Mindfulness is making headlines worldwide. The University of Fraser Valley is making history by offering the first for-credit, graduate program in Mindfulness-Based Teaching and Learning (MBTL) in Canada and one of the first in North America. “Ours is one of the first graduate mindfulness programs in North America. As […]
“While there are other, continuing education programs based in universities across the continent, these are not fully developed as academic programs.” …
“According to the American Mindfulness Research Association, scientific studies of mindfulness have increased from 10 in 2000 to 700 in 2019. What we need now are training programs like UFV’s Mindfulness-Based Teaching and Learning grad certificate to prepare qualified and well-informed mindfulness practitioners to design, teach, and promote evidence-based mindfulness programs. Currently, the training is ad hoc and in no way ensures that trainers are abreast of this rapidly changing evidence base,” said Dr. MacPherson.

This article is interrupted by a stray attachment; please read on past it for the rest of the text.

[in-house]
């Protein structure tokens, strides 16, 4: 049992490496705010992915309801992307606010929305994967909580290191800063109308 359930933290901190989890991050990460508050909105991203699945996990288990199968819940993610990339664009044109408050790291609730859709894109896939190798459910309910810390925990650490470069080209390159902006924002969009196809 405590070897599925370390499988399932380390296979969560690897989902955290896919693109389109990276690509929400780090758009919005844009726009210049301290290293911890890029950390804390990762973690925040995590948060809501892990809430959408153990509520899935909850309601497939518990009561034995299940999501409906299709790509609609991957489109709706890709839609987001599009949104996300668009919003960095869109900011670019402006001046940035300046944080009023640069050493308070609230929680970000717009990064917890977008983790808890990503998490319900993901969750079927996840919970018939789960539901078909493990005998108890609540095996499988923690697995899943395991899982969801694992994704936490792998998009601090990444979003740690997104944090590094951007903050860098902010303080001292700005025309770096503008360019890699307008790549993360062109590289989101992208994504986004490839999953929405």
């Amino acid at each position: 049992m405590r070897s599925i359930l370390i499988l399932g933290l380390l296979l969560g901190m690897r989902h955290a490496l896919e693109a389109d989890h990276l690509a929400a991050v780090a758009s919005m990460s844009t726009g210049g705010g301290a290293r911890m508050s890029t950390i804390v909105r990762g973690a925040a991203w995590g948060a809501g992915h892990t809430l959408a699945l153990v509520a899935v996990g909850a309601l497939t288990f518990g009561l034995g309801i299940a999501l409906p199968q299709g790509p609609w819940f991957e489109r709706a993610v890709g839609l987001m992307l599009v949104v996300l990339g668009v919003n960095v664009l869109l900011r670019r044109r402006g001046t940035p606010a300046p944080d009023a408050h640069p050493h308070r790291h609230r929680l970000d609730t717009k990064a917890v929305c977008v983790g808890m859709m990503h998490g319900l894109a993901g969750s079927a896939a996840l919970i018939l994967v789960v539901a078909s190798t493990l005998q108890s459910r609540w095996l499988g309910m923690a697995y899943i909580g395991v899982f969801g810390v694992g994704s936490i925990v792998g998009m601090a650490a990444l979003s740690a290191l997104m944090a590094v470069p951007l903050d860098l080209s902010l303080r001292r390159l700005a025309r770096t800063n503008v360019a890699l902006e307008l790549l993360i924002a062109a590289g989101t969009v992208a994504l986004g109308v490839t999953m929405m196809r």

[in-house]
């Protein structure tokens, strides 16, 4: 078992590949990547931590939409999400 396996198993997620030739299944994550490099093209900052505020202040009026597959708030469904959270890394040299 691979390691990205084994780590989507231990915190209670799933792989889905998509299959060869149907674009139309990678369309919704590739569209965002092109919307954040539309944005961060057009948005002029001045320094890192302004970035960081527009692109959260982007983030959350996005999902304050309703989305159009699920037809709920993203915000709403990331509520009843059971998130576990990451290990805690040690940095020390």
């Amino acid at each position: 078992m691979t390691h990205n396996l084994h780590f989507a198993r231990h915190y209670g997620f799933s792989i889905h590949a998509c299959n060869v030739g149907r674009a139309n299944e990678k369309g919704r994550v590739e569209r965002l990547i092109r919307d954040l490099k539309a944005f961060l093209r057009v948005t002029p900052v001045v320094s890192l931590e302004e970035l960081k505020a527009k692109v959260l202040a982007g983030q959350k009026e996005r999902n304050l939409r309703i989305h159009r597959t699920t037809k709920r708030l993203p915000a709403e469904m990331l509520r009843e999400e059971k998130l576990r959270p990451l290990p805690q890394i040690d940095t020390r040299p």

Interviewed by: Liliana Cuesta
One of these days that I reflect on working at a distance, … 24/7, feeling isolated, lonely, needing to talk to a colleague or a group of colleagues, or just socialize with them. So, I reflect and, obviously, research 😉 Let me share one of the articles I found – focusing on work intensification. This statement certainly requires serious exploration: “the so-called ‘electronic leash’ resulted in greater extensive effort on the part of some remote workers”; what does this mean in a larger context of digital working and learning?
Kelliher, C., & Anderson, D. (2010). Doing more with less? Flexible working practices and the intensification of work. Human relations, 63(1), 83-106.
Doing more with less? Flexible working practices and the intensification of work Clare Kelliher and Deirdre Anderson Cranfield University Abstract This article examines an unanticipated consequence of adopting flexible working practices – that of work intensification. Based on a study of professional workers and in line with other studies, […]
One summer day in 2010, a Swedish graduate student named Daniel Berg approached me after a talk I gave at Christ’s College, Cambridge. During the talk, I had casually mentioned internet addiction. Berg told me that I had spoken a truth larger than I knew. Many of his male […]